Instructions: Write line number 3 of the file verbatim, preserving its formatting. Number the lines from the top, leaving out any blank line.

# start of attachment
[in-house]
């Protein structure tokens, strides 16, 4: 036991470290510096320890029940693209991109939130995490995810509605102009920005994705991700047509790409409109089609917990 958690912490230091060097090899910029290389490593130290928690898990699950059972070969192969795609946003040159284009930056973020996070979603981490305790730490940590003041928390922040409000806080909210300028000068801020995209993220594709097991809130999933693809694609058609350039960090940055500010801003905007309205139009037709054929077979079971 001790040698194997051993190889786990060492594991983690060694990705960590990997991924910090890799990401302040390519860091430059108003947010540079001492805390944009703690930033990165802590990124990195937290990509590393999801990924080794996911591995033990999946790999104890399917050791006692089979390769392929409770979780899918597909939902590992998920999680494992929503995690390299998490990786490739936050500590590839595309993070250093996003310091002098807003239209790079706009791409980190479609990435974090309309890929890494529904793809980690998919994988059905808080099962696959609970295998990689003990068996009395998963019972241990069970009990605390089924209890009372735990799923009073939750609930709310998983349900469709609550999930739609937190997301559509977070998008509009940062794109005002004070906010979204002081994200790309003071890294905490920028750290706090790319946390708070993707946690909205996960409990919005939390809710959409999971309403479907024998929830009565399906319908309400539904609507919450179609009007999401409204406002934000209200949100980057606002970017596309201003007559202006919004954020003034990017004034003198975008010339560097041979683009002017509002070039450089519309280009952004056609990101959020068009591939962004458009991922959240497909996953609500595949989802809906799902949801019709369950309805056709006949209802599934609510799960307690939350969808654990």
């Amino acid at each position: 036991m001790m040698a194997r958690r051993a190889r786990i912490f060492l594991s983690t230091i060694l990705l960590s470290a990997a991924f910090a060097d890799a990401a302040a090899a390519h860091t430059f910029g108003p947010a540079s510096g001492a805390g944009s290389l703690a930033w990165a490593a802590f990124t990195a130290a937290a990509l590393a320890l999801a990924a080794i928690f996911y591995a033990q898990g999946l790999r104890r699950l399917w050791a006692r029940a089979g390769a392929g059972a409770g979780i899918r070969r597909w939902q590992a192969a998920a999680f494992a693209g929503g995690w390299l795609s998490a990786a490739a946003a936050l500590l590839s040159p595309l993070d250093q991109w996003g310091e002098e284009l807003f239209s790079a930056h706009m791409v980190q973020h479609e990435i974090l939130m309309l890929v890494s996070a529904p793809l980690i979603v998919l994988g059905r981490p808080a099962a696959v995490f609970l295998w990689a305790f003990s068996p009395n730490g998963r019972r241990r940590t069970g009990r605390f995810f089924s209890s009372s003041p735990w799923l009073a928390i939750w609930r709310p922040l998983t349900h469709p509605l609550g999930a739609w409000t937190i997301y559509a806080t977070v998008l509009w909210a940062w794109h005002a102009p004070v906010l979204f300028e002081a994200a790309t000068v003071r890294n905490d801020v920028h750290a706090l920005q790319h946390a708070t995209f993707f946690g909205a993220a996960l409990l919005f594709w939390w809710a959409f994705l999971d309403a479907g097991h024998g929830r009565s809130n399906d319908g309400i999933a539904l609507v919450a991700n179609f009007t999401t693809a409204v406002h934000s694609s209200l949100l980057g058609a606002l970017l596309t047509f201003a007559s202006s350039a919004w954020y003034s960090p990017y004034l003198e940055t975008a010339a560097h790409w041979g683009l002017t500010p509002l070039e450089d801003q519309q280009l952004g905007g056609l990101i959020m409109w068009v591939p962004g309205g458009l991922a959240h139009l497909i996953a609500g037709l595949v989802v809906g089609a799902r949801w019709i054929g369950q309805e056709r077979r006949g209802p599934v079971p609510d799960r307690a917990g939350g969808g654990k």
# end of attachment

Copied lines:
């Amino acid at each position: 036991m001790m040698a194997r958690r051993a190889r786990i912490f060492l594991s983690t230091i060694l990705l960590s470290a990997a991924f910090a060097d890799a990401a302040a090899a390519h860091t430059f910029g108003p947010a540079s510096g001492a805390g944009s290389l703690a930033w990165a490593a802590f990124t990195a130290a937290a990509l590393a320890l999801a990924a080794i928690f996911y591995a033990q898990g999946l790999r104890r699950l399917w050791a006692r029940a089979g390769a392929g059972a409770g979780i899918r070969r597909w939902q590992a192969a998920a999680f494992a693209g929503g995690w390299l795609s998490a990786a490739a946003a936050l500590l590839s040159p595309l993070d250093q991109w996003g310091e002098e284009l807003f239209s790079a930056h706009m791409v980190q973020h479609e990435i974090l939130m309309l890929v890494s996070a529904p793809l980690i979603v998919l994988g059905r981490p808080a099962a696959v995490f609970l295998w990689a305790f003990s068996p009395n730490g998963r019972r241990r940590t069970g009990r605390f995810f089924s209890s009372s003041p735990w799923l009073a928390i939750w609930r709310p922040l998983t349900h469709p509605l609550g999930a739609w409000t937190i997301y559509a806080t977070v998008l509009w909210a940062w794109h005002a102009p004070v906010l979204f300028e002081a994200a790309t000068v003071r890294n905490d801020v920028h750290a706090l920005q790319h946390a708070t995209f993707f946690g909205a993220a996960l409990l919005f594709w939390w809710a959409f994705l999971d309403a479907g097991h024998g929830r009565s809130n399906d319908g309400i999933a539904l609507v919450a991700n179609f009007t999401t693809a409204v406002h934000s694609s209200l949100l980057g058609a606002l970017l596309t047509f201003a007559s202006s350039a919004w954020y003034s960090p990017y004034l003198e940055t975008a010339a560097h790409w041979g683009l002017t500010p509002l070039e450089d801003q519309q280009l952004g905007g056609l990101i959020m409109w068009v591939p962004g309205g458009l991922a959240h139009l497909i996953a609500g037709l595949v989802v809906g089609a799902r949801w019709i054929g369950q309805e056709r077979r006949g209802p599934v079971p609510d799960r307690a917990g939350g969808g654990k």